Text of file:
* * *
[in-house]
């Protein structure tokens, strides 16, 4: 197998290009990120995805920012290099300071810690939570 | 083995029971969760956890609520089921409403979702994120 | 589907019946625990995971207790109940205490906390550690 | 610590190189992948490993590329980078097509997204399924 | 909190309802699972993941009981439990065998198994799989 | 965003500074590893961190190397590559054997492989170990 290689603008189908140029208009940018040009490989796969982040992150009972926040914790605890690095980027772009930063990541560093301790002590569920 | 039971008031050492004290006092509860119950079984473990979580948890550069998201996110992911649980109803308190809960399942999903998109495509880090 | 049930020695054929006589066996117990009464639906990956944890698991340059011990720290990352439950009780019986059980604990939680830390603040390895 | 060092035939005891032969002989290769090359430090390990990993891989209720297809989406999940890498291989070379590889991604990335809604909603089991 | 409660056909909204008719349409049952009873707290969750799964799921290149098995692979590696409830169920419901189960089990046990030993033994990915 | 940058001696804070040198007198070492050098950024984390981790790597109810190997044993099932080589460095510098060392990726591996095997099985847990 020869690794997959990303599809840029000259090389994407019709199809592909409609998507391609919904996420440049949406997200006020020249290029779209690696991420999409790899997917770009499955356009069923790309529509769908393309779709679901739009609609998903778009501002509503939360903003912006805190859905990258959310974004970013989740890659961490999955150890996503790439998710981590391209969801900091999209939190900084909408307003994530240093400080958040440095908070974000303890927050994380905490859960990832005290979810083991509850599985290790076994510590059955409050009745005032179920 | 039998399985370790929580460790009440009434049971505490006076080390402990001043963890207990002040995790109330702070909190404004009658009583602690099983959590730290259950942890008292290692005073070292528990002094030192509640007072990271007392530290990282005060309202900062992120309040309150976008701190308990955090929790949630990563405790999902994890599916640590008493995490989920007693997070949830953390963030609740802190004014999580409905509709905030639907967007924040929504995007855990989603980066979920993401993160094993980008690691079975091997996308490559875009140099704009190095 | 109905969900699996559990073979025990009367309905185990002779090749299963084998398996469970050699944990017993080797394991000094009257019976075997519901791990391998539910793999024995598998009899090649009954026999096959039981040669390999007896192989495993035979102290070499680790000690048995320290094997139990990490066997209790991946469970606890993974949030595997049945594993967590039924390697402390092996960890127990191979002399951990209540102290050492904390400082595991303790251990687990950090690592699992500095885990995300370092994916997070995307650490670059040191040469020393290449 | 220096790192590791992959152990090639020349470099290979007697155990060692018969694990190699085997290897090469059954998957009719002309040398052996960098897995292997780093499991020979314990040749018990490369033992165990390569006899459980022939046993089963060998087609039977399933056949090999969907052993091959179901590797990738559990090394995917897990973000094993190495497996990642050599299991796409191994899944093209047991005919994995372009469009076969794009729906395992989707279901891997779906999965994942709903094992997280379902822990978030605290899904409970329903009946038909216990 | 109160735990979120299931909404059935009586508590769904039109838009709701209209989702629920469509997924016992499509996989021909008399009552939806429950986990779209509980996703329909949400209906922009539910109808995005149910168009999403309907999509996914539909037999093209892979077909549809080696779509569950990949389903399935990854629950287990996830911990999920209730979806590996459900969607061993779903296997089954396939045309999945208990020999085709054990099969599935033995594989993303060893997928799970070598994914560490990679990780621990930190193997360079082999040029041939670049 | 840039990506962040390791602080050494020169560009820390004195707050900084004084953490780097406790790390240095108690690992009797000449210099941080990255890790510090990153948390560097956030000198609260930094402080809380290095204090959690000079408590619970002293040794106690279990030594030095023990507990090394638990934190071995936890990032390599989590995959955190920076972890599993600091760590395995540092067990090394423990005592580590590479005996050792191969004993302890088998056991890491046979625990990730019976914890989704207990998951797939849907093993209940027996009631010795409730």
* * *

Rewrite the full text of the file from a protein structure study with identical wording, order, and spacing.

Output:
[in-house]
């Protein structure tokens, strides 16, 4: 197998290009990120995805920012290099300071810690939570 | 083995029971969760956890609520089921409403979702994120 | 589907019946625990995971207790109940205490906390550690 | 610590190189992948490993590329980078097509997204399924 | 909190309802699972993941009981439990065998198994799989 | 965003500074590893961190190397590559054997492989170990 290689603008189908140029208009940018040009490989796969982040992150009972926040914790605890690095980027772009930063990541560093301790002590569920 | 039971008031050492004290006092509860119950079984473990979580948890550069998201996110992911649980109803308190809960399942999903998109495509880090 | 049930020695054929006589066996117990009464639906990956944890698991340059011990720290990352439950009780019986059980604990939680830390603040390895 | 060092035939005891032969002989290769090359430090390990990993891989209720297809989406999940890498291989070379590889991604990335809604909603089991 | 409660056909909204008719349409049952009873707290969750799964799921290149098995692979590696409830169920419901189960089990046990030993033994990915 | 940058001696804070040198007198070492050098950024984390981790790597109810190997044993099932080589460095510098060392990726591996095997099985847990 020869690794997959990303599809840029000259090389994407019709199809592909409609998507391609919904996420440049949406997200006020020249290029779209690696991420999409790899997917770009499955356009069923790309529509769908393309779709679901739009609609998903778009501002509503939360903003912006805190859905990258959310974004970013989740890659961490999955150890996503790439998710981590391209969801900091999209939190900084909408307003994530240093400080958040440095908070974000303890927050994380905490859960990832005290979810083991509850599985290790076994510590059955409050009745005032179920 | 039998399985370790929580460790009440009434049971505490006076080390402990001043963890207990002040995790109330702070909190404004009658009583602690099983959590730290259950942890008292290692005073070292528990002094030192509640007072990271007392530290990282005060309202900062992120309040309150976008701190308990955090929790949630990563405790999902994890599916640590008493995490989920007693997070949830953390963030609740802190004014999580409905509709905030639907967007924040929504995007855990989603980066979920993401993160094993980008690691079975091997996308490559875009140099704009190095 | 109905969900699996559990073979025990009367309905185990002779090749299963084998398996469970050699944990017993080797394991000094009257019976075997519901791990391998539910793999024995598998009899090649009954026999096959039981040669390999007896192989495993035979102290070499680790000690048995320290094997139990990490066997209790991946469970606890993974949030595997049945594993967590039924390697402390092996960890127990191979002399951990209540102290050492904390400082595991303790251990687990950090690592699992500095885990995300370092994916997070995307650490670059040191040469020393290449 | 220096790192590791992959152990090639020349470099290979007697155990060692018969694990190699085997290897090469059954998957009719002309040398052996960098897995292997780093499991020979314990040749018990490369033992165990390569006899459980022939046993089963060998087609039977399933056949090999969907052993091959179901590797990738559990090394995917897990973000094993190495497996990642050599299991796409191994899944093209047991005919994995372009469009076969794009729906395992989707279901891997779906999965994942709903094992997280379902822990978030605290899904409970329903009946038909216990 | 109160735990979120299931909404059935009586508590769904039109838009709701209209989702629920469509997924016992499509996989021909008399009552939806429950986990779209509980996703329909949400209906922009539910109808995005149910168009999403309907999509996914539909037999093209892979077909549809080696779509569950990949389903399935990854629950287990996830911990999920209730979806590996459900969607061993779903296997089954396939045309999945208990020999085709054990099969599935033995594989993303060893997928799970070598994914560490990679990780621990930190193997360079082999040029041939670049 | 840039990506962040390791602080050494020169560009820390004195707050900084004084953490780097406790790390240095108690690992009797000449210099941080990255890790510090990153948390560097956030000198609260930094402080809380290095204090959690000079408590619970002293040794106690279990030594030095023990507990090394638990934190071995936890990032390599989590995959955190920076972890599993600091760590395995540092067990090394423990005592580590590479005996050792191969004993302890088998056991890491046979625990990730019976914890989704207990998951797939849907093993209940027996009631010795409730």